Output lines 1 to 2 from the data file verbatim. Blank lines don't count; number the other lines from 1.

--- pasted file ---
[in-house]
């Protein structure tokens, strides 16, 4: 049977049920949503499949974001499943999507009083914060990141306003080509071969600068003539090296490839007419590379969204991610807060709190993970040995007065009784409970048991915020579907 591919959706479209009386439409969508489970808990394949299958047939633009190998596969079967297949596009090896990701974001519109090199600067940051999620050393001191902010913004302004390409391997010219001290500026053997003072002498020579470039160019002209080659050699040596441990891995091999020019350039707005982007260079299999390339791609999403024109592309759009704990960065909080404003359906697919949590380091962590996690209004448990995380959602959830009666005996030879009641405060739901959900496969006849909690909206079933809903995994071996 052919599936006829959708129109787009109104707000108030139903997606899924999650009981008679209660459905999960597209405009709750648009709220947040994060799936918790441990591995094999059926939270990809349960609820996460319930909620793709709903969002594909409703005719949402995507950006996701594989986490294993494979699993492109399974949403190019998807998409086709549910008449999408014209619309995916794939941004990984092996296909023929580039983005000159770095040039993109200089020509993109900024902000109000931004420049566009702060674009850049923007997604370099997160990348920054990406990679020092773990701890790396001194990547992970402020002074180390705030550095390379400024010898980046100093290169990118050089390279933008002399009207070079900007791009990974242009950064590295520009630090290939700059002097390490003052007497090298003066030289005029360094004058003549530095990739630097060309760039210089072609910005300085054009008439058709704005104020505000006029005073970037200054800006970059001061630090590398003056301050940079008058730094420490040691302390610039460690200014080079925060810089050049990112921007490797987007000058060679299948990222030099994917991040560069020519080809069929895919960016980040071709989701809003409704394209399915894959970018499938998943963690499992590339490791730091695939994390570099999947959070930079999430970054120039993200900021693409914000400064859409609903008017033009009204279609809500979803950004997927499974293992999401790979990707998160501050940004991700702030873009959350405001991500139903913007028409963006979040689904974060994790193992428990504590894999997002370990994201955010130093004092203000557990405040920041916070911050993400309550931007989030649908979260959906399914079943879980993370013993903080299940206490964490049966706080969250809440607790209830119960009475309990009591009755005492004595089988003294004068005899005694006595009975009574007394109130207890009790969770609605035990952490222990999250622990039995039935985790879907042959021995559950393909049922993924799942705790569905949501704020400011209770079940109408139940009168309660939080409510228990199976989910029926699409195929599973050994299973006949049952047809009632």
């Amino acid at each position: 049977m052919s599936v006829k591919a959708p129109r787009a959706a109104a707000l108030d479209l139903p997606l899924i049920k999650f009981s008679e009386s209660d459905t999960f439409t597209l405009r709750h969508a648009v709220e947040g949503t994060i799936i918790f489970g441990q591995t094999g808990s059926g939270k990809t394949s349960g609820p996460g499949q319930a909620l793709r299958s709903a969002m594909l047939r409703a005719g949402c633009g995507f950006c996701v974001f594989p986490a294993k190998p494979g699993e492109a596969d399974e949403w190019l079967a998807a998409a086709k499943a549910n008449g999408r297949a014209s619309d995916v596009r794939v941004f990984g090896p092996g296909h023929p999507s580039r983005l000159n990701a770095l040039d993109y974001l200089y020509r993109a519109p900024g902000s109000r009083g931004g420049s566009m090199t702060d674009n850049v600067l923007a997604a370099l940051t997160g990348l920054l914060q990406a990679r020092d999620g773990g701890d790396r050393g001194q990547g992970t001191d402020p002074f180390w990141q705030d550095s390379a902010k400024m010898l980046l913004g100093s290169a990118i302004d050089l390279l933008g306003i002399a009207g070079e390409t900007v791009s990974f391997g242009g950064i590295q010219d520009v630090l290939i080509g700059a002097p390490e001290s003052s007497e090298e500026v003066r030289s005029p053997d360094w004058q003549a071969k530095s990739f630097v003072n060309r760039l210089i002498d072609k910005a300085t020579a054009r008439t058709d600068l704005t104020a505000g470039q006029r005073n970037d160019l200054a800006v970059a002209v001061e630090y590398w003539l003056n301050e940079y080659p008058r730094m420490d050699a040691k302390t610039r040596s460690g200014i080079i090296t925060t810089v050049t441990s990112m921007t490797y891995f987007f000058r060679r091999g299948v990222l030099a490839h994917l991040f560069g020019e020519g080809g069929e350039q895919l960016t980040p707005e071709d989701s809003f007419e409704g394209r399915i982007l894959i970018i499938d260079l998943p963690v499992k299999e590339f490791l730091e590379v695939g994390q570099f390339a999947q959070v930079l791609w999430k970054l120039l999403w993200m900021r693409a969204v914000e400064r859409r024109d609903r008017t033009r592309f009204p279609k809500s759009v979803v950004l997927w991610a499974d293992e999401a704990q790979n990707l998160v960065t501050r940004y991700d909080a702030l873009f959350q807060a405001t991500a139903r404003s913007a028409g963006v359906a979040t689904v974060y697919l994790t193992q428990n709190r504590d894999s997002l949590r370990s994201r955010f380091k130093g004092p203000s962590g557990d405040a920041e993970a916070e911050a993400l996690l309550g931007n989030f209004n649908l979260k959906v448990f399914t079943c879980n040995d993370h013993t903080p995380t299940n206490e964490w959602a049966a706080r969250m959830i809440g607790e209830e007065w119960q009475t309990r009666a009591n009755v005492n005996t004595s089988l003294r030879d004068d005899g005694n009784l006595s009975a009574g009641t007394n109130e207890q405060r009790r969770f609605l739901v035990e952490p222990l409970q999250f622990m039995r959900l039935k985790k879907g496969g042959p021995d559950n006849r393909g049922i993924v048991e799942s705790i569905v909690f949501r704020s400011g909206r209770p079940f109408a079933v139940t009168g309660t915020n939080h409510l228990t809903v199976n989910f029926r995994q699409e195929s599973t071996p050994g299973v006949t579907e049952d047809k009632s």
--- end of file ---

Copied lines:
[in-house]
């Protein structure tokens, strides 16, 4: 049977049920949503499949974001499943999507009083914060990141306003080509071969600068003539090296490839007419590379969204991610807060709190993970040995007065009784409970048991915020579907 591919959706479209009386439409969508489970808990394949299958047939633009190998596969079967297949596009090896990701974001519109090199600067940051999620050393001191902010913004302004390409391997010219001290500026053997003072002498020579470039160019002209080659050699040596441990891995091999020019350039707005982007260079299999390339791609999403024109592309759009704990960065909080404003359906697919949590380091962590996690209004448990995380959602959830009666005996030879009641405060739901959900496969006849909690909206079933809903995994071996 052919599936006829959708129109787009109104707000108030139903997606899924999650009981008679209660459905999960597209405009709750648009709220947040994060799936918790441990591995094999059926939270990809349960609820996460319930909620793709709903969002594909409703005719949402995507950006996701594989986490294993494979699993492109399974949403190019998807998409086709549910008449999408014209619309995916794939941004990984092996296909023929580039983005000159770095040039993109200089020509993109900024902000109000931004420049566009702060674009850049923007997604370099997160990348920054990406990679020092773990701890790396001194990547992970402020002074180390705030550095390379400024010898980046100093290169990118050089390279933008002399009207070079900007791009990974242009950064590295520009630090290939700059002097390490003052007497090298003066030289005029360094004058003549530095990739630097060309760039210089072609910005300085054009008439058709704005104020505000006029005073970037200054800006970059001061630090590398003056301050940079008058730094420490040691302390610039460690200014080079925060810089050049990112921007490797987007000058060679299948990222030099994917991040560069020519080809069929895919960016980040071709989701809003409704394209399915894959970018499938998943963690499992590339490791730091695939994390570099999947959070930079999430970054120039993200900021693409914000400064859409609903008017033009009204279609809500979803950004997927499974293992999401790979990707998160501050940004991700702030873009959350405001991500139903913007028409963006979040689904974060994790193992428990504590894999997002370990994201955010130093004092203000557990405040920041916070911050993400309550931007989030649908979260959906399914079943879980993370013993903080299940206490964490049966706080969250809440607790209830119960009475309990009591009755005492004595089988003294004068005899005694006595009975009574007394109130207890009790969770609605035990952490222990999250622990039995039935985790879907042959021995559950393909049922993924799942705790569905949501704020400011209770079940109408139940009168309660939080409510228990199976989910029926699409195929599973050994299973006949049952047809009632």